• A brain disease with concrete and specific symptoms due to physical and biochemical changes in the brain
• An illness that strikes young people in their prime – age of onset is usually between 16 and 25
• Almost always treatable with medication.
It’s also more common than most people think, affecting 1 in 100 people worldwide – that’s about 300,000 Canadians, including over 40,000 of our British Columbia neighbours.
Schizophrenia is not:
• A “split personality”
• Caused by childhood trauma, bad parenting, or poverty
• The result of any action or personal failure by the individual
Signs and Symptoms:
• Strange posturing
• Bizarre behaviour
• Fear of people
• Alcohol and drug abuse
• Inappropriate laughter
• Severe sleep disturbances
• Deterioration in personal hygiene
• Memory and concentration problems
• Social withdrawal and isolation
• Emerging unusual beliefs
• Loss of motivation or energy
• Unusual or uncharacteristic behaviour
• Changes in perception
More information on schizophrenia and psychosis
Expert Consensus Treatment Guidelines for Schizophrenia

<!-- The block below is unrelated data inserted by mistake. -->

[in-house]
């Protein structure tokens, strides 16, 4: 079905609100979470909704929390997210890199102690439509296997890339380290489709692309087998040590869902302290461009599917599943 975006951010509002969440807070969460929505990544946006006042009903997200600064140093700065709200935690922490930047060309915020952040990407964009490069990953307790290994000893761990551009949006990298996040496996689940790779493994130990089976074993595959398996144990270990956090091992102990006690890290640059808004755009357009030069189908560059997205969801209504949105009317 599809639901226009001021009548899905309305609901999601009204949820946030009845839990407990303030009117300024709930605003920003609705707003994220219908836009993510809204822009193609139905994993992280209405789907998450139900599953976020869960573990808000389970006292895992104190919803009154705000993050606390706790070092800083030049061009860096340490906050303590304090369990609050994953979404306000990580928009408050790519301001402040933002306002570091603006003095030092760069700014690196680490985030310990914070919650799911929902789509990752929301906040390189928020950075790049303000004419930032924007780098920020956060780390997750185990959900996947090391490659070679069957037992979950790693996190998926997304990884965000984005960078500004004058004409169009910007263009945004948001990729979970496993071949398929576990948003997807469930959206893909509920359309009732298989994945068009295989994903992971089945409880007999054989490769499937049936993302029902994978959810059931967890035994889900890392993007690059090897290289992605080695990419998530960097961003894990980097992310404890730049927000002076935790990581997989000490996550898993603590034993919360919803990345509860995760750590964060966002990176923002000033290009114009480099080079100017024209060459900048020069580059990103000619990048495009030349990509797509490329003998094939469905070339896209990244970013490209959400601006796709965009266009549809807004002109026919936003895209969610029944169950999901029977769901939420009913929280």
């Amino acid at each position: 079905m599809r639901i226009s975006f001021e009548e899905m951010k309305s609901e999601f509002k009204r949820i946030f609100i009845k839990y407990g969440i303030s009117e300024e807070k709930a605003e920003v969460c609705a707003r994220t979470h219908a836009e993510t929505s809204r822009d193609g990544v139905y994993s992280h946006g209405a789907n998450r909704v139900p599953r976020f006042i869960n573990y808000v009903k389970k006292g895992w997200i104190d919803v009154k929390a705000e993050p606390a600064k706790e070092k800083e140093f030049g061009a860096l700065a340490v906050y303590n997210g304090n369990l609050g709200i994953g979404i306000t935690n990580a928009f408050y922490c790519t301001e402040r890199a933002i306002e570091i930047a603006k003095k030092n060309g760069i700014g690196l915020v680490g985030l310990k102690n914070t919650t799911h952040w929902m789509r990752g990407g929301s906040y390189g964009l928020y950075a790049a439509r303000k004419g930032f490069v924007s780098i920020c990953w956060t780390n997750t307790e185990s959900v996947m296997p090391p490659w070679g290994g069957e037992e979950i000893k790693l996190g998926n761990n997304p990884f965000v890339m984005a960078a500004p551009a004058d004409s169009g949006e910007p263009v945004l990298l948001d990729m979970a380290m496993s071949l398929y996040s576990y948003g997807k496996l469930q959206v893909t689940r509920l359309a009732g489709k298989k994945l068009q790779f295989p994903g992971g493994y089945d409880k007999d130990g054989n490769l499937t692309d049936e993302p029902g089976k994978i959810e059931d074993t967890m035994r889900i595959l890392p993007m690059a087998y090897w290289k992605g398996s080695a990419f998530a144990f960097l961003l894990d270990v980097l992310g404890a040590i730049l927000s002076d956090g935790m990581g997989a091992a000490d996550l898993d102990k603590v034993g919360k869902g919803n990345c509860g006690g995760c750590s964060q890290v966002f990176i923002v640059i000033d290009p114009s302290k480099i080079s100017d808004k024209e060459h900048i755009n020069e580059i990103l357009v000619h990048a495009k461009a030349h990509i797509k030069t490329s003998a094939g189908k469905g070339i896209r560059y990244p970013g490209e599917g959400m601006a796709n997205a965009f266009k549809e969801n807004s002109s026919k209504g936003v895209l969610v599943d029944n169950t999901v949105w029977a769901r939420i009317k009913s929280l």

A guide for patients and families on the illness.
Basic Facts About Schizophrenia
An abridged version of an introductory booklet prepared by the BC Schizophrenia Society provincial office.
Schizophrenia: Some Questions and Answers
Eight frequently asked questions excerpted from Basic Facts About Schizophrenia (see above)
Dealing with Cognitive Dysfunction Associated with Psychiatric Disabilities
A handbook to help families and friends of individuals with mental illnesses deal with cognitive problems such as memory, critical thinking and attention, by the New York State Office of Mental Health.
For the Support Person
A downloadable booklet on supporting a person in recovery and self-care, from the Early Psychosis Intervention program.
How Much Do You Know About Schizophrenia?
It’s a “brain disease.” A 10-question quiz on schizophrenia, good for learning the basics about the illness.
For more resources, please check out our Resource Library.